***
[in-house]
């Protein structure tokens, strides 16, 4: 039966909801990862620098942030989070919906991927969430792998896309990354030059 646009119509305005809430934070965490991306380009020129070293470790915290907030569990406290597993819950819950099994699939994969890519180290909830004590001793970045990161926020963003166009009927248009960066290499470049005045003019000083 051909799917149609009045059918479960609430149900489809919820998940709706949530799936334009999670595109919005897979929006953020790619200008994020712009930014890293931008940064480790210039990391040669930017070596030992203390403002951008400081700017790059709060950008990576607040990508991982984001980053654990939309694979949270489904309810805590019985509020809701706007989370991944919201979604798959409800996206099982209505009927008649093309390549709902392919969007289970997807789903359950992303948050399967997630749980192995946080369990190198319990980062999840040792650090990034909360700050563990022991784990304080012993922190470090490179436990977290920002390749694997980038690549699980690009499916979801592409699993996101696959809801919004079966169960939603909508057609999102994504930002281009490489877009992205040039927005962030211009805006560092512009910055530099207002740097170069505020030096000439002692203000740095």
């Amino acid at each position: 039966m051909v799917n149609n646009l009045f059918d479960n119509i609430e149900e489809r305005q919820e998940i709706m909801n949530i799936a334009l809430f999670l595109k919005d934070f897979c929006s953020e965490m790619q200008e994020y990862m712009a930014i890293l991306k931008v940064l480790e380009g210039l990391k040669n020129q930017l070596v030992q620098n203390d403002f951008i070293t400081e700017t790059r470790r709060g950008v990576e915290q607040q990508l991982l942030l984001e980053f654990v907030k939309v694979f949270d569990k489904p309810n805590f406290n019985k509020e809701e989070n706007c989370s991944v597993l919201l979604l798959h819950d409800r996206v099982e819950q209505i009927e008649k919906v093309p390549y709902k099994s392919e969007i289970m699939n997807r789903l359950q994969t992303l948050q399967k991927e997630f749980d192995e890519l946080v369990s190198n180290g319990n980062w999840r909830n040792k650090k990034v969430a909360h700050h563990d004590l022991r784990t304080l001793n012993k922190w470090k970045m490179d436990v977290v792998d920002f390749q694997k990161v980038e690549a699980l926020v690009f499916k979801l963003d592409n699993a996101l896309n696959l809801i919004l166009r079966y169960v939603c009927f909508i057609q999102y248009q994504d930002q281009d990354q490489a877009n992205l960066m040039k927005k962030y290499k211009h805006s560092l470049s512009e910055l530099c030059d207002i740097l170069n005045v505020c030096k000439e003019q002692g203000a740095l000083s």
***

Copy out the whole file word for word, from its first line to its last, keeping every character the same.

[in-house]
């Protein structure tokens, strides 16, 4: 039966909801990862620098942030989070919906991927969430792998896309990354030059 646009119509305005809430934070965490991306380009020129070293470790915290907030569990406290597993819950819950099994699939994969890519180290909830004590001793970045990161926020963003166009009927248009960066290499470049005045003019000083 051909799917149609009045059918479960609430149900489809919820998940709706949530799936334009999670595109919005897979929006953020790619200008994020712009930014890293931008940064480790210039990391040669930017070596030992203390403002951008400081700017790059709060950008990576607040990508991982984001980053654990939309694979949270489904309810805590019985509020809701706007989370991944919201979604798959409800996206099982209505009927008649093309390549709902392919969007289970997807789903359950992303948050399967997630749980192995946080369990190198319990980062999840040792650090990034909360700050563990022991784990304080012993922190470090490179436990977290920002390749694997980038690549699980690009499916979801592409699993996101696959809801919004079966169960939603909508057609999102994504930002281009490489877009992205040039927005962030211009805006560092512009910055530099207002740097170069505020030096000439002692203000740095």
């Amino acid at each position: 039966m051909v799917n149609n646009l009045f059918d479960n119509i609430e149900e489809r305005q919820e998940i709706m909801n949530i799936a334009l809430f999670l595109k919005d934070f897979c929006s953020e965490m790619q200008e994020y990862m712009a930014i890293l991306k931008v940064l480790e380009g210039l990391k040669n020129q930017l070596v030992q620098n203390d403002f951008i070293t400081e700017t790059r470790r709060g950008v990576e915290q607040q990508l991982l942030l984001e980053f654990v907030k939309v694979f949270d569990k489904p309810n805590f406290n019985k509020e809701e989070n706007c989370s991944v597993l919201l979604l798959h819950d409800r996206v099982e819950q209505i009927e008649k919906v093309p390549y709902k099994s392919e969007i289970m699939n997807r789903l359950q994969t992303l948050q399967k991927e997630f749980d192995e890519l946080v369990s190198n180290g319990n980062w999840r909830n040792k650090k990034v969430a909360h700050h563990d004590l022991r784990t304080l001793n012993k922190w470090k970045m490179d436990v977290v792998d920002f390749q694997k990161v980038e690549a699980l926020v690009f499916k979801l963003d592409n699993a996101l896309n696959l809801i919004l166009r079966y169960v939603c009927f909508i057609q999102y248009q994504d930002q281009d990354q490489a877009n992205l960066m040039k927005k962030y290499k211009h805006s560092l470049s512009e910055l530099c030059d207002i740097l170069n005045v505020c030096k000439e003019q002692g203000a740095l000083s």